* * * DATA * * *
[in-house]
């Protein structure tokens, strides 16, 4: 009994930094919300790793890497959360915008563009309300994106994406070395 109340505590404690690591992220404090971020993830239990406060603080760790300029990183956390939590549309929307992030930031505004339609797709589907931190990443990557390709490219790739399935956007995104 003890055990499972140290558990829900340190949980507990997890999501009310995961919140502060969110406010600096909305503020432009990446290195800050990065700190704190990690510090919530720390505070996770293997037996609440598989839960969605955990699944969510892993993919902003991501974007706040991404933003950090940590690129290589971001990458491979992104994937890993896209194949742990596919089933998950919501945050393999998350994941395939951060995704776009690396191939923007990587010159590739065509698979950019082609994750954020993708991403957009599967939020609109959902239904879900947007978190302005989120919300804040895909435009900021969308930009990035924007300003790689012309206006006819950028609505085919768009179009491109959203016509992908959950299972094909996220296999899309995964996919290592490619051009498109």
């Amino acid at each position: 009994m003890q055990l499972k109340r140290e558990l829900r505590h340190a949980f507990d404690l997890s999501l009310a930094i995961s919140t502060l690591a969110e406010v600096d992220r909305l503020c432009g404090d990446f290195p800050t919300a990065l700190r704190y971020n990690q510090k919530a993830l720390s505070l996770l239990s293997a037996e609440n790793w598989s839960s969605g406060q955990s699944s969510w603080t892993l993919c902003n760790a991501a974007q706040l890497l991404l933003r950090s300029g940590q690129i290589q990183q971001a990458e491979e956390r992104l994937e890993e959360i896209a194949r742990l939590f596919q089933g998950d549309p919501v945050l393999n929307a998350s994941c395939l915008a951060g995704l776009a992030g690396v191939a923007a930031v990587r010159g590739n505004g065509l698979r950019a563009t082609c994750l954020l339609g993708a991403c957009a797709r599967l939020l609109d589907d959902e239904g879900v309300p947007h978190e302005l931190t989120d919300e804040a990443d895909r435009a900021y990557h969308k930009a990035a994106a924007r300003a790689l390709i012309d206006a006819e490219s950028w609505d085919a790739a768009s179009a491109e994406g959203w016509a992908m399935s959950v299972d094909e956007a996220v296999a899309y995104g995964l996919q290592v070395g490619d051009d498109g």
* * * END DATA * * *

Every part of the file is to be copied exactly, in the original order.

[in-house]
């Protein structure tokens, strides 16, 4: 009994930094919300790793890497959360915008563009309300994106994406070395 109340505590404690690591992220404090971020993830239990406060603080760790300029990183956390939590549309929307992030930031505004339609797709589907931190990443990557390709490219790739399935956007995104 003890055990499972140290558990829900340190949980507990997890999501009310995961919140502060969110406010600096909305503020432009990446290195800050990065700190704190990690510090919530720390505070996770293997037996609440598989839960969605955990699944969510892993993919902003991501974007706040991404933003950090940590690129290589971001990458491979992104994937890993896209194949742990596919089933998950919501945050393999998350994941395939951060995704776009690396191939923007990587010159590739065509698979950019082609994750954020993708991403957009599967939020609109959902239904879900947007978190302005989120919300804040895909435009900021969308930009990035924007300003790689012309206006006819950028609505085919768009179009491109959203016509992908959950299972094909996220296999899309995964996919290592490619051009498109």
């Amino acid at each position: 009994m003890q055990l499972k109340r140290e558990l829900r505590h340190a949980f507990d404690l997890s999501l009310a930094i995961s919140t502060l690591a969110e406010v600096d992220r909305l503020c432009g404090d990446f290195p800050t919300a990065l700190r704190y971020n990690q510090k919530a993830l720390s505070l996770l239990s293997a037996e609440n790793w598989s839960s969605g406060q955990s699944s969510w603080t892993l993919c902003n760790a991501a974007q706040l890497l991404l933003r950090s300029g940590q690129i290589q990183q971001a990458e491979e956390r992104l994937e890993e959360i896209a194949r742990l939590f596919q089933g998950d549309p919501v945050l393999n929307a998350s994941c395939l915008a951060g995704l776009a992030g690396v191939a923007a930031v990587r010159g590739n505004g065509l698979r950019a563009t082609c994750l954020l339609g993708a991403c957009a797709r599967l939020l609109d589907d959902e239904g879900v309300p947007h978190e302005l931190t989120d919300e804040a990443d895909r435009a900021y990557h969308k930009a990035a994106a924007r300003a790689l390709i012309d206006a006819e490219s950028w609505d085919a790739a768009s179009a491109e994406g959203w016509a992908m399935s959950v299972d094909e956007a996220v296999a899309y995104g995964l996919q290592v070395g490619d051009d498109g």